October 30, 2020


Hypothesis: Betaine decreases the pathogenicity of Covid-19.

Betaine Modulates Oxidative Stress, Inflammation, Apoptosis, Autophagy, and Akt/mTOR Signaling in Methionine-Choline Deficiency-Induced Fatty Liver Disease

Milena Veskovic 1Dusan Mladenovic 1Marina Milenkovic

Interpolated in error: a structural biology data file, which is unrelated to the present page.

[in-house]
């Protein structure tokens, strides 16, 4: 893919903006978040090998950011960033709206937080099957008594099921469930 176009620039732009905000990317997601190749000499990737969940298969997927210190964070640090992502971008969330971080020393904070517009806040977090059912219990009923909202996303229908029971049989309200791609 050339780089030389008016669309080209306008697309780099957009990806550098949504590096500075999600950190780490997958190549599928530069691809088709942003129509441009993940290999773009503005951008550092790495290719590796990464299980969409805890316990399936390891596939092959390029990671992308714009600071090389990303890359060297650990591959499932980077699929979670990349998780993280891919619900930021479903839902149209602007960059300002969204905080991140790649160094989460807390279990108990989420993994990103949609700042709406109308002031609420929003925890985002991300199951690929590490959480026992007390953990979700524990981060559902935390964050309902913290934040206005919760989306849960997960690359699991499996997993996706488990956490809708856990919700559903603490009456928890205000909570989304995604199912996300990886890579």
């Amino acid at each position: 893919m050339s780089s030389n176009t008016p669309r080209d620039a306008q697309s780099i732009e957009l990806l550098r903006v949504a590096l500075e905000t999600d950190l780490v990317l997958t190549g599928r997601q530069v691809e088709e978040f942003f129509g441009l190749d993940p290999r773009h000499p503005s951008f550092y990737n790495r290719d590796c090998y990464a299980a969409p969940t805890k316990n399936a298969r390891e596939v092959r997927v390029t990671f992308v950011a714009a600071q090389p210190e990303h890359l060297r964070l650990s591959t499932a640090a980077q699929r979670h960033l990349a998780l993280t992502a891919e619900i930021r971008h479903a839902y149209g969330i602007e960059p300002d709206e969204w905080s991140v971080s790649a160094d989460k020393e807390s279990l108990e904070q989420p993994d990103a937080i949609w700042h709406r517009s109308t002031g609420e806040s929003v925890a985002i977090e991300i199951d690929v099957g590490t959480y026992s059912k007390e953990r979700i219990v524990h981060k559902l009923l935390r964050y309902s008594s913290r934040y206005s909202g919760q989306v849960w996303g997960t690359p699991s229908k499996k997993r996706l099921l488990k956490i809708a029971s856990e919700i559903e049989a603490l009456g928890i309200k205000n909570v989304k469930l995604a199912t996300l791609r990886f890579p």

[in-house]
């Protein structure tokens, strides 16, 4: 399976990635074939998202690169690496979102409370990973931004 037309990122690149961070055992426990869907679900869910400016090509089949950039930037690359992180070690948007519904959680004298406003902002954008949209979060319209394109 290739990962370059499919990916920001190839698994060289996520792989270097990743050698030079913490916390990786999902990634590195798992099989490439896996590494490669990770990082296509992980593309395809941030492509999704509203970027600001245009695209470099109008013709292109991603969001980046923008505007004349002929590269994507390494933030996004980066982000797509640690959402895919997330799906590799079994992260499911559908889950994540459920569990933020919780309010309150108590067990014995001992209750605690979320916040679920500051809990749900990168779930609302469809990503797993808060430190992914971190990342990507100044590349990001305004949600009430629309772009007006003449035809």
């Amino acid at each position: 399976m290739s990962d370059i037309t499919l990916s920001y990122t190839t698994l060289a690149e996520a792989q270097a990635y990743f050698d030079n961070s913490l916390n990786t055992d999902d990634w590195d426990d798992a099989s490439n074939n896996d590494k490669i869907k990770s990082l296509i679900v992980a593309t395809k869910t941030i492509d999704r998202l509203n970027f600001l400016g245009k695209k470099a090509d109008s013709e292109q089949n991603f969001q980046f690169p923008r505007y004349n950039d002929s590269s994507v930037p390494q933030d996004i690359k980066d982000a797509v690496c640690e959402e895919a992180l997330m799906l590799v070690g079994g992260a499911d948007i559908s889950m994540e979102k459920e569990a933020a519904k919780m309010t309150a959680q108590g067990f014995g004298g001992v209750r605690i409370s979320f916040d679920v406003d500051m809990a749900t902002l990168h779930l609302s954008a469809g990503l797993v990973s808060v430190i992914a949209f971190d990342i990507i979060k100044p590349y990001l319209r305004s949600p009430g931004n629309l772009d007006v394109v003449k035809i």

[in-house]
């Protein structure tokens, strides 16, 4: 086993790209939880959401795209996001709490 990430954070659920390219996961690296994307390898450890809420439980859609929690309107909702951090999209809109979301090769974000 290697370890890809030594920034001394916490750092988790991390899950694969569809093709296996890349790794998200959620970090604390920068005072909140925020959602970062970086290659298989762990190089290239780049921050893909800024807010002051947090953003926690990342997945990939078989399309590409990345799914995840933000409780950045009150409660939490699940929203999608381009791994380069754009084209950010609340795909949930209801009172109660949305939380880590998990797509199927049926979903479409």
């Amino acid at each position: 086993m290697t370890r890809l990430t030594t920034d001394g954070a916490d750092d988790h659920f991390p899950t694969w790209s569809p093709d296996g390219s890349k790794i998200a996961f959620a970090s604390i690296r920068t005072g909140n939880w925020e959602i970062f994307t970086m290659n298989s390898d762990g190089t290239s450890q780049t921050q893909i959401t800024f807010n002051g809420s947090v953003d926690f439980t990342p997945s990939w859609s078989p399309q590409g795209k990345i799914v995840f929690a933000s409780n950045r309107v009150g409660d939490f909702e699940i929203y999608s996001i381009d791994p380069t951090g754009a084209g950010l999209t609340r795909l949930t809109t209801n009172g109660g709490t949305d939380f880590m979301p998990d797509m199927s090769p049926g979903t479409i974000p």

We examined the effects of betaine, an endogenous and dietary methyl donor essential for the methionine-homocysteine cycle, on oxidative stress, inflammation, apoptosis, and autophagy in methionine-choline deficient diet (MCD)-induced non-alcoholic fatty liver disease (NAFLD). Male C57BL/6 mice received standard chow (control), standard chow and betaine (1.5% w/v in drinking water), MCD, or MCD and betaine. After six weeks, serum and liver samples were collected for analysis. Betaine reduced MCD-induced increase in liver transaminases and inflammatory infiltration, as well as hepatosteatosis and serum levels of low-density lipoprotein, while it increased that of high-density lipoprotein. MCD-induced hepatic production of reactive oxygen and nitrogen species was significantly reduced by betaine, which also improved liver antioxidative defense by increasing glutathione content and superoxide-dismutase, catalase, glutathione peroxidase, and paraoxonase activity. Betaine reduced the liver expression of proinflammatory cytokines tumor necrosis factor and interleukin-6, as well as that of proapoptotic mediator Bax, while increasing the levels of anti-inflammatory cytokine interleukin-10 and antiapoptotic Bcl-2 in MCD-fed mice. In addition, betaine increased the expression of autophagy activators beclin 1, autophagy-related (Atg)4 and Atg5, as well as the presence of autophagic vesicles and degradation of autophagic target sequestosome 1/p62 in the liver of NAFLD mice. The observed effects of betaine coincided with the increase in the hepatic phosphorylation of mammalian target of rapamycin (mTOR) and its activator Akt. In conclusion, the beneficial effect of betaine in MCD-induced NAFLD is associated with the reduction of liver oxidative stress, inflammation, and apoptosis, and the increase in cytoprotective Akt/mTOR signaling and autophagy.